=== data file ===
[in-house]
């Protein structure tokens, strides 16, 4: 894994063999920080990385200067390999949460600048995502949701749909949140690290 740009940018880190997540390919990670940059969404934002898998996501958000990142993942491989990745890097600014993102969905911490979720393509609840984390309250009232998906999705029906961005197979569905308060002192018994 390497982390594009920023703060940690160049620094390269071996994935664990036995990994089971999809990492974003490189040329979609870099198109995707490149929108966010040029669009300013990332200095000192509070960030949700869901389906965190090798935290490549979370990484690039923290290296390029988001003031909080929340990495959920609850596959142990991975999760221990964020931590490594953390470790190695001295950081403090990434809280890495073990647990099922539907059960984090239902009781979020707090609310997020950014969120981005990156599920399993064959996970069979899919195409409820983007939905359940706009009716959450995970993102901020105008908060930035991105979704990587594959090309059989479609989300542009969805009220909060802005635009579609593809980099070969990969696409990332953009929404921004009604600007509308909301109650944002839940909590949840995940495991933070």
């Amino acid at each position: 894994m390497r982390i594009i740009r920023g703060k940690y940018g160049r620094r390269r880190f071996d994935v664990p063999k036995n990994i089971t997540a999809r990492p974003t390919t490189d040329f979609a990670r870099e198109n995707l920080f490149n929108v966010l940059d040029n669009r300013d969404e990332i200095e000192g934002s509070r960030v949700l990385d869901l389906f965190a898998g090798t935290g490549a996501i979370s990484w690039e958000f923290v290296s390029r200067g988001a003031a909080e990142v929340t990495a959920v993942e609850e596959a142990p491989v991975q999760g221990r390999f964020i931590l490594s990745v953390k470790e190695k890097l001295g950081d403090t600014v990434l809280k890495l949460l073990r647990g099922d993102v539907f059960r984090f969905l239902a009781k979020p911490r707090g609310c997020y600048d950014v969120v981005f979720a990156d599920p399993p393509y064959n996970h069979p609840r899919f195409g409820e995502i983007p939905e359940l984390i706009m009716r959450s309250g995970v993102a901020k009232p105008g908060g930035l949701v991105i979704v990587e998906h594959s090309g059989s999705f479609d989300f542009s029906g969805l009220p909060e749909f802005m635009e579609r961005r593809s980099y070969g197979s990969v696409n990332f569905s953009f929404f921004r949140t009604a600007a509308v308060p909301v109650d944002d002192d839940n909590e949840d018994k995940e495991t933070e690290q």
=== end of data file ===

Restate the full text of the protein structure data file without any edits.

[in-house]
């Protein structure tokens, strides 16, 4: 894994063999920080990385200067390999949460600048995502949701749909949140690290 740009940018880190997540390919990670940059969404934002898998996501958000990142993942491989990745890097600014993102969905911490979720393509609840984390309250009232998906999705029906961005197979569905308060002192018994 390497982390594009920023703060940690160049620094390269071996994935664990036995990994089971999809990492974003490189040329979609870099198109995707490149929108966010040029669009300013990332200095000192509070960030949700869901389906965190090798935290490549979370990484690039923290290296390029988001003031909080929340990495959920609850596959142990991975999760221990964020931590490594953390470790190695001295950081403090990434809280890495073990647990099922539907059960984090239902009781979020707090609310997020950014969120981005990156599920399993064959996970069979899919195409409820983007939905359940706009009716959450995970993102901020105008908060930035991105979704990587594959090309059989479609989300542009969805009220909060802005635009579609593809980099070969990969696409990332953009929404921004009604600007509308909301109650944002839940909590949840995940495991933070």
């Amino acid at each position: 894994m390497r982390i594009i740009r920023g703060k940690y940018g160049r620094r390269r880190f071996d994935v664990p063999k036995n990994i089971t997540a999809r990492p974003t390919t490189d040329f979609a990670r870099e198109n995707l920080f490149n929108v966010l940059d040029n669009r300013d969404e990332i200095e000192g934002s509070r960030v949700l990385d869901l389906f965190a898998g090798t935290g490549a996501i979370s990484w690039e958000f923290v290296s390029r200067g988001a003031a909080e990142v929340t990495a959920v993942e609850e596959a142990p491989v991975q999760g221990r390999f964020i931590l490594s990745v953390k470790e190695k890097l001295g950081d403090t600014v990434l809280k890495l949460l073990r647990g099922d993102v539907f059960r984090f969905l239902a009781k979020p911490r707090g609310c997020y600048d950014v969120v981005f979720a990156d599920p399993p393509y064959n996970h069979p609840r899919f195409g409820e995502i983007p939905e359940l984390i706009m009716r959450s309250g995970v993102a901020k009232p105008g908060g930035l949701v991105i979704v990587e998906h594959s090309g059989s999705f479609d989300f542009s029906g969805l009220p909060e749909f802005m635009e579609r961005r593809s980099y070969g197979s990969v696409n990332f569905s953009f929404f921004r949140t009604a600007a509308v308060p909301v109650d944002d002192d839940n909590e949840d018994k995940e495991t933070e690290q």